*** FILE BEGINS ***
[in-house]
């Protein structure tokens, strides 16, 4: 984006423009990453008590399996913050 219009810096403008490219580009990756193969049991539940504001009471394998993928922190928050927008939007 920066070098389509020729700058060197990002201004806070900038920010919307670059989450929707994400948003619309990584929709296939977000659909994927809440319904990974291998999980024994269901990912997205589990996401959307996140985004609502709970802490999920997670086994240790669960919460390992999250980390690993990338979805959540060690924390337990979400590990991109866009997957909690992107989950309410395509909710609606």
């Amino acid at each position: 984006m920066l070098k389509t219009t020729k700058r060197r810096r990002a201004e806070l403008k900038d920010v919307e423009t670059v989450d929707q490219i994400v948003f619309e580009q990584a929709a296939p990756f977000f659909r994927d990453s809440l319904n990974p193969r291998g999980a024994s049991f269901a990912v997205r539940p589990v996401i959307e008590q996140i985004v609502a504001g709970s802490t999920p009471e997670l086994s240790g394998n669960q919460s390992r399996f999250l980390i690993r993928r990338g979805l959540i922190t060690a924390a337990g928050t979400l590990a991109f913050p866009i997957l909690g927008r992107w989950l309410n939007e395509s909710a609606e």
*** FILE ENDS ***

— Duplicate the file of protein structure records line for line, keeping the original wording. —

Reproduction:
[in-house]
């Protein structure tokens, strides 16, 4: 984006423009990453008590399996913050 219009810096403008490219580009990756193969049991539940504001009471394998993928922190928050927008939007 920066070098389509020729700058060197990002201004806070900038920010919307670059989450929707994400948003619309990584929709296939977000659909994927809440319904990974291998999980024994269901990912997205589990996401959307996140985004609502709970802490999920997670086994240790669960919460390992999250980390690993990338979805959540060690924390337990979400590990991109866009997957909690992107989950309410395509909710609606």
């Amino acid at each position: 984006m920066l070098k389509t219009t020729k700058r060197r810096r990002a201004e806070l403008k900038d920010v919307e423009t670059v989450d929707q490219i994400v948003f619309e580009q990584a929709a296939p990756f977000f659909r994927d990453s809440l319904n990974p193969r291998g999980a024994s049991f269901a990912v997205r539940p589990v996401i959307e008590q996140i985004v609502a504001g709970s802490t999920p009471e997670l086994s240790g394998n669960q919460s390992r399996f999250l980390i690993r993928r990338g979805l959540i922190t060690a924390a337990g928050t979400l590990a991109f913050p866009i997957l909690g927008r992107w989950l309410n939007e395509s909710a609606e």